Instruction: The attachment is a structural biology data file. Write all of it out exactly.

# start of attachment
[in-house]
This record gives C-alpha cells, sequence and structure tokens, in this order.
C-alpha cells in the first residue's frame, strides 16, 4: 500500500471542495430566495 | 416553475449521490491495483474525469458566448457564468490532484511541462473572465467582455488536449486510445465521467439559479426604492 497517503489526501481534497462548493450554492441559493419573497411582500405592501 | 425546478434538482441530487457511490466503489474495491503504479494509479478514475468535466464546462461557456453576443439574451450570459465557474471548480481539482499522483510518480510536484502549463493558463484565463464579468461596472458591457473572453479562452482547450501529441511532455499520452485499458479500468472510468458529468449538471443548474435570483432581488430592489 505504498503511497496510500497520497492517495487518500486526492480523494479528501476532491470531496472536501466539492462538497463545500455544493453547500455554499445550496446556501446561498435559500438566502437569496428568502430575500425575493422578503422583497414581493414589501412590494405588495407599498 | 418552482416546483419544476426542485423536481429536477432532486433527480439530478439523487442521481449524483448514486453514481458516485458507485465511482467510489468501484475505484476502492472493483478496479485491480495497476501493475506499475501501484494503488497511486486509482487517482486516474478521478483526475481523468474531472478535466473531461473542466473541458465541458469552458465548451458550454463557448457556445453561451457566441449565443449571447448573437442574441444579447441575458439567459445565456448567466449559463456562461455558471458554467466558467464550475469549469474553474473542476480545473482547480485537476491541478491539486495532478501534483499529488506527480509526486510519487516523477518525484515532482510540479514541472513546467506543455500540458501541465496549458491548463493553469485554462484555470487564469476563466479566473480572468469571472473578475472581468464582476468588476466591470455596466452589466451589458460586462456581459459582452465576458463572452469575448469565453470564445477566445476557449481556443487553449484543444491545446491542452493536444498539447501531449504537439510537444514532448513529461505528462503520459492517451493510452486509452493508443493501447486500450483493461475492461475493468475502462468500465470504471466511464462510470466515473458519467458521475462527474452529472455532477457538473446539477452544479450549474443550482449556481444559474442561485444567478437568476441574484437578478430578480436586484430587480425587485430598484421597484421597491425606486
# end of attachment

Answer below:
[in-house]
This record gives C-alpha cells, sequence and structure tokens, in this order.
C-alpha cells in the first residue's frame, strides 16, 4: 500500500471542495430566495 | 416553475449521490491495483474525469458566448457564468490532484511541462473572465467582455488536449486510445465521467439559479426604492 497517503489526501481534497462548493450554492441559493419573497411582500405592501 | 425546478434538482441530487457511490466503489474495491503504479494509479478514475468535466464546462461557456453576443439574451450570459465557474471548480481539482499522483510518480510536484502549463493558463484565463464579468461596472458591457473572453479562452482547450501529441511532455499520452485499458479500468472510468458529468449538471443548474435570483432581488430592489 505504498503511497496510500497520497492517495487518500486526492480523494479528501476532491470531496472536501466539492462538497463545500455544493453547500455554499445550496446556501446561498435559500438566502437569496428568502430575500425575493422578503422583497414581493414589501412590494405588495407599498 | 418552482416546483419544476426542485423536481429536477432532486433527480439530478439523487442521481449524483448514486453514481458516485458507485465511482467510489468501484475505484476502492472493483478496479485491480495497476501493475506499475501501484494503488497511486486509482487517482486516474478521478483526475481523468474531472478535466473531461473542466473541458465541458469552458465548451458550454463557448457556445453561451457566441449565443449571447448573437442574441444579447441575458439567459445565456448567466449559463456562461455558471458554467466558467464550475469549469474553474473542476480545473482547480485537476491541478491539486495532478501534483499529488506527480509526486510519487516523477518525484515532482510540479514541472513546467506543455500540458501541465496549458491548463493553469485554462484555470487564469476563466479566473480572468469571472473578475472581468464582476468588476466591470455596466452589466451589458460586462456581459459582452465576458463572452469575448469565453470564445477566445476557449481556443487553449484543444491545446491542452493536444498539447501531449504537439510537444514532448513529461505528462503520459492517451493510452486509452493508443493501447486500450483493461475492461475493468475502462468500465470504471466511464462510470466515473458519467458521475462527474452529472455532477457538473446539477452544479450549474443550482449556481444559474442561485444567478437568476441574484437578478430578480436586484430587480425587485430598484421597484421597491425606486